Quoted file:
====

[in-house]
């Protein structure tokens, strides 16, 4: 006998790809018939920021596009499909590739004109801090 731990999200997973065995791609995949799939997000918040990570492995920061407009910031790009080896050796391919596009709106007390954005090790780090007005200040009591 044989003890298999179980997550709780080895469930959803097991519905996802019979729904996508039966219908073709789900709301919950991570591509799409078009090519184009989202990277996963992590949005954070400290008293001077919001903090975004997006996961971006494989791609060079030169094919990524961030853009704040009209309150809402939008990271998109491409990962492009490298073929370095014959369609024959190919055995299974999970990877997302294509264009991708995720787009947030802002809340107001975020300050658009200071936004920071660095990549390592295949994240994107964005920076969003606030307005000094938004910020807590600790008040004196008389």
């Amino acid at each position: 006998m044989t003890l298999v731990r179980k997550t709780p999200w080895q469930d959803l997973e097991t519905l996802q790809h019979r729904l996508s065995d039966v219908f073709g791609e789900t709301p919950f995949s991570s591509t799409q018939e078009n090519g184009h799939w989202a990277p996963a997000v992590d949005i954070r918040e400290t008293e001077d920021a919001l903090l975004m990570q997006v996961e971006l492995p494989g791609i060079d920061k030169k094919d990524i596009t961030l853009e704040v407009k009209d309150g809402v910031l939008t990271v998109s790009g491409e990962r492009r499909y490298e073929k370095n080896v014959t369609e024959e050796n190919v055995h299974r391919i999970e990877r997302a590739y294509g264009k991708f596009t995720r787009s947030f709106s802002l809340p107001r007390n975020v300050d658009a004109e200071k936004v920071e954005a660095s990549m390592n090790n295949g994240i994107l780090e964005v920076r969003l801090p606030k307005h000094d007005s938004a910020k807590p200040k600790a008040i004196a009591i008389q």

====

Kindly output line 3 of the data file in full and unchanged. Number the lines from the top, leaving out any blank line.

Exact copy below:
């Amino acid at each position: 006998m044989t003890l298999v731990r179980k997550t709780p999200w080895q469930d959803l997973e097991t519905l996802q790809h019979r729904l996508s065995d039966v219908f073709g791609e789900t709301p919950f995949s991570s591509t799409q018939e078009n090519g184009h799939w989202a990277p996963a997000v992590d949005i954070r918040e400290t008293e001077d920021a919001l903090l975004m990570q997006v996961e971006l492995p494989g791609i060079d920061k030169k094919d990524i596009t961030l853009e704040v407009k009209d309150g809402v910031l939008t990271v998109s790009g491409e990962r492009r499909y490298e073929k370095n080896v014959t369609e024959e050796n190919v055995h299974r391919i999970e990877r997302a590739y294509g264009k991708f596009t995720r787009s947030f709106s802002l809340p107001r007390n975020v300050d658009a004109e200071k936004v920071e954005a660095s990549m390592n090790n295949g994240i994107l780090e964005v920076r969003l801090p606030k307005h000094d007005s938004a910020k807590p200040k600790a008040i004196a009591i008389q």